There is a particular case of a Palestinian kid who wanted to visit his imprisoned father, and the only way for him to do so was confront an officer in a checkpoint in order to be arrested, so he could see him. They have detained kids from 7 to 13 years old, and are imprisoned with criminals who are in jail for other crimes like drug-related crimes.
What is the most important vindication of the Palestinian Women of the federation? What is the objective of your struggle?
As women of the Palestinian people, we are part of the struggle for the liberation of our land, for independence and for the creation of the Palestinian State. In that sense, we work in contexts of struggle really defined, in the creation of the Palestinian State; in the defense of the heroic Palestinian prisoners and in putting an end to the Gaza strip blockade; including resistance against colonies and settlers.
Another part is the social struggle, to concretize the concept of social justice. Any woman has the same human rights as a man in relation to work, legislation and laws. Social revolution is the education of men and women, is the conjoint work of all the social relations that exist, and Palestine has signed agreements about social justice and conjoint work.
That is why the Palestinian women’s struggle is double, against occupation and against the social heritage of machismo.
What is the situation of imprisoned women? There is one Palestinian woman who left jail 15 years later.
According to statistics, 18,000 Palestinian women have been detained since 1967. Currently, we have 59 female political prisoners that are placed with common criminals, and they also suffer solitary confinement, lack of visiting rights and cruelty.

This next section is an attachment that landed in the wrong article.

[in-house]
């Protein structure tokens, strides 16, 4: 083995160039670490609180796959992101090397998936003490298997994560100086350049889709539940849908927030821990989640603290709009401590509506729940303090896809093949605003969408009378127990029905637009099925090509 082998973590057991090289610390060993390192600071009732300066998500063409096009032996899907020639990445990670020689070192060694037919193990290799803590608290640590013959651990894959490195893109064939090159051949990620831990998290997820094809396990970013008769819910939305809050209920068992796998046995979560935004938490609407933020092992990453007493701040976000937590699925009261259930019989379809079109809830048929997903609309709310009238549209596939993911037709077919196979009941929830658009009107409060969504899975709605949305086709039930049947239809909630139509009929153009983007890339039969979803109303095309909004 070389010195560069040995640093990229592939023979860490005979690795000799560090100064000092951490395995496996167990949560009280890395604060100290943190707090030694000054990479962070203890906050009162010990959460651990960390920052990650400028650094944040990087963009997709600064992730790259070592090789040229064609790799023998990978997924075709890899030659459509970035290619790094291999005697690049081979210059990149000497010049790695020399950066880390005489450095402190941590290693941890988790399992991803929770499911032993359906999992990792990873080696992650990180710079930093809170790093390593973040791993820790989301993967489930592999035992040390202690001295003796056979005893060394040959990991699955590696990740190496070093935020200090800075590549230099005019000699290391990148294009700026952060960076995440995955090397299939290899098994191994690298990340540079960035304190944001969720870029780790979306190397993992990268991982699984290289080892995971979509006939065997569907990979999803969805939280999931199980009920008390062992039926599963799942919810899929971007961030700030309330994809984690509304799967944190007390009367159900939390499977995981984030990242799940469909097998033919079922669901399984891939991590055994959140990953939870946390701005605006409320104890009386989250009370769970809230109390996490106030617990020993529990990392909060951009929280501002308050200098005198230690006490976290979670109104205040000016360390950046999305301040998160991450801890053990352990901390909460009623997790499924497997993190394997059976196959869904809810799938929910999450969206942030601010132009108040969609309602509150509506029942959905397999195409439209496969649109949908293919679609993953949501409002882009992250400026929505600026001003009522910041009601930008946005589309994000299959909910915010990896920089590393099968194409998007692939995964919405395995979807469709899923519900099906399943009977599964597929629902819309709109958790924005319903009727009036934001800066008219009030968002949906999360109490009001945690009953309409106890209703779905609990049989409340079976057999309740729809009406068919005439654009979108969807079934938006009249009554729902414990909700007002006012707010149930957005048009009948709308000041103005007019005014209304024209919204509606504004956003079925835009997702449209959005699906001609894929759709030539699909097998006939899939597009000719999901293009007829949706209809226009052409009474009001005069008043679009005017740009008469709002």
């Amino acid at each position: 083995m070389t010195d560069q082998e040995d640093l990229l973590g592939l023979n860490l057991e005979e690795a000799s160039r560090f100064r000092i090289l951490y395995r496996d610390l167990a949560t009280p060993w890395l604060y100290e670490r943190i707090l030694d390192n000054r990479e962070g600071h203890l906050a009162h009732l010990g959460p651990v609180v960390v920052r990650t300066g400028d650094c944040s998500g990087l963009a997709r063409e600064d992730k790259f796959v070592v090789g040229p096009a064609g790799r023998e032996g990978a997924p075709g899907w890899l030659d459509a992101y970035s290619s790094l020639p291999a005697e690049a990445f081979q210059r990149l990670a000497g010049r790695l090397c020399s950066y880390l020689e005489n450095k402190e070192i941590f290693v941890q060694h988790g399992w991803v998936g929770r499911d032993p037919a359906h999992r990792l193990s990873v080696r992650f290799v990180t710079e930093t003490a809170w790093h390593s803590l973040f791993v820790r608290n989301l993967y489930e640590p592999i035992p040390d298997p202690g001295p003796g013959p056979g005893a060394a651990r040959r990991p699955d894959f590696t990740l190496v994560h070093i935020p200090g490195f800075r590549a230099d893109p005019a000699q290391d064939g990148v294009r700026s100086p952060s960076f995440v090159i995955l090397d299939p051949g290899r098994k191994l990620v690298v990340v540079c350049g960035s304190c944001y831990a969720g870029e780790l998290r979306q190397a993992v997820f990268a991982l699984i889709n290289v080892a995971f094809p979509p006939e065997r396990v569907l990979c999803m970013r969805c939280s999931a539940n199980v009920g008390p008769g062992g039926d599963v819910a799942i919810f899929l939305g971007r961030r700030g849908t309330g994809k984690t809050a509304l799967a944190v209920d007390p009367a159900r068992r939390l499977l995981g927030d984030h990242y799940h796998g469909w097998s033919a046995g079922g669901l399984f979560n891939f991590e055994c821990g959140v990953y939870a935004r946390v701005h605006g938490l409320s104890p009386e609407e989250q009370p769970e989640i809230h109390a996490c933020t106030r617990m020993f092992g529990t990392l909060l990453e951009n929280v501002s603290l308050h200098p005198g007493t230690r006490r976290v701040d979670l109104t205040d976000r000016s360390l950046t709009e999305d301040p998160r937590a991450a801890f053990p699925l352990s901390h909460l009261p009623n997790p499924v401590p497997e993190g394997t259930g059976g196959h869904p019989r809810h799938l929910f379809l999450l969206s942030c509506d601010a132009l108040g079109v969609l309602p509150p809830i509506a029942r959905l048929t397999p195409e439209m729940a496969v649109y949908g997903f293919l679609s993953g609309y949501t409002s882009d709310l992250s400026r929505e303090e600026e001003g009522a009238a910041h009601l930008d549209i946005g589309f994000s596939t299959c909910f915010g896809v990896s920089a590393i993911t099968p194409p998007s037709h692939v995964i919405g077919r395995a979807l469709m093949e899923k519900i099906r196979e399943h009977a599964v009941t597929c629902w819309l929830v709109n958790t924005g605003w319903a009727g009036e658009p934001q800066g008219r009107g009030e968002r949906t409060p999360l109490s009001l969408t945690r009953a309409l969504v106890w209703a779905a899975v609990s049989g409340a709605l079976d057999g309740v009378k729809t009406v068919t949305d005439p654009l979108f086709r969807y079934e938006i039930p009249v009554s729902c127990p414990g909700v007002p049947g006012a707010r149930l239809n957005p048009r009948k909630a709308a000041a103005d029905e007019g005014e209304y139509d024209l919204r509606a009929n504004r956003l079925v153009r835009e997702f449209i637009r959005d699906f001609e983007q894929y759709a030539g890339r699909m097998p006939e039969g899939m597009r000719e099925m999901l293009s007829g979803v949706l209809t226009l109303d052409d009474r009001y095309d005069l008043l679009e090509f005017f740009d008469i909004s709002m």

Against women they use psychological torture that target our culture and religion, and they often receive rape threats, which is one of the things that mostly affects a woman’s psychology.
In the case of pregnant prisoners, they take babies out of prison, away from their mothers, when they’re four months old. Some women have even given birth with their feet and hands chained. It’s an expression of oppression and constant humiliation.
They also do not take into account the specific need that a prisoners have as woman. There is no medical attention, only an aspirin if they suffer pain. When a woman is sick, they transfer her to a clinic, where she suffers mistreatment and isolation. But what is worst, is the humiliation that little Palestine girls suffer all the time, they are abused and detained without any sort of trial.
Lina al-Jarbouni is considered to be the prisoner who has been in jail for the longest amount of time. When she got out, after 15 years, she talked about the pains that Palestinian inmates suffer inside Zionist jails, and gave details of the mistreatments that women and girls suffer. A woman that leaves jail after 15 years, after suffering all the inhumane methods that are applied in jail, needs time for recuperation. She suffered physical and psychological aggressions against her dignity, and as a Palestine woman, the most important thing for her is her dignity as a human being, because that is the social identity she has.